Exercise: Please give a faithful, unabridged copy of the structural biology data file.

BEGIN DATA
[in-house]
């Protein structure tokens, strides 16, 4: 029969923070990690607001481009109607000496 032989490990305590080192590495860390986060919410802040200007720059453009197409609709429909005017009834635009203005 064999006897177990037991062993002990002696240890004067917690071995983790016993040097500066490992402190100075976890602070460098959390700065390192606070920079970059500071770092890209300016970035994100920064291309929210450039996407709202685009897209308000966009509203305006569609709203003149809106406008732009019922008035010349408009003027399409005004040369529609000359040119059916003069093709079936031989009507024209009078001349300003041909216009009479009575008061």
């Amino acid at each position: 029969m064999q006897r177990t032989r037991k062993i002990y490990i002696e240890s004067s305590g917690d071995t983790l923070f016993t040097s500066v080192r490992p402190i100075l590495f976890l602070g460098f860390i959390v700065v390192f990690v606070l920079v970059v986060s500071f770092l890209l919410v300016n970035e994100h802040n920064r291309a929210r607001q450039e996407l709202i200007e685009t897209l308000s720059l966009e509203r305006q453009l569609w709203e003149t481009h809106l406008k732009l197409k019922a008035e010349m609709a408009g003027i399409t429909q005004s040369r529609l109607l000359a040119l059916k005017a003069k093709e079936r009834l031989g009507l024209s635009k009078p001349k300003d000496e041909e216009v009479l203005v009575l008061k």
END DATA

[in-house]
């Protein structure tokens, strides 16, 4: 029969923070990690607001481009109607000496 032989490990305590080192590495860390986060919410802040200007720059453009197409609709429909005017009834635009203005 064999006897177990037991062993002990002696240890004067917690071995983790016993040097500066490992402190100075976890602070460098959390700065390192606070920079970059500071770092890209300016970035994100920064291309929210450039996407709202685009897209308000966009509203305006569609709203003149809106406008732009019922008035010349408009003027399409005004040369529609000359040119059916003069093709079936031989009507024209009078001349300003041909216009009479009575008061």
């Amino acid at each position: 029969m064999q006897r177990t032989r037991k062993i002990y490990i002696e240890s004067s305590g917690d071995t983790l923070f016993t040097s500066v080192r490992p402190i100075l590495f976890l602070g460098f860390i959390v700065v390192f990690v606070l920079v970059v986060s500071f770092l890209l919410v300016n970035e994100h802040n920064r291309a929210r607001q450039e996407l709202i200007e685009t897209l308000s720059l966009e509203r305006q453009l569609w709203e003149t481009h809106l406008k732009l197409k019922a008035e010349m609709a408009g003027i399409t429909q005004s040369r529609l109607l000359a040119l059916k005017a003069k093709e079936r009834l031989g009507l024209s635009k009078p001349k300003d000496e041909e216009v009479l203005v009575l008061k």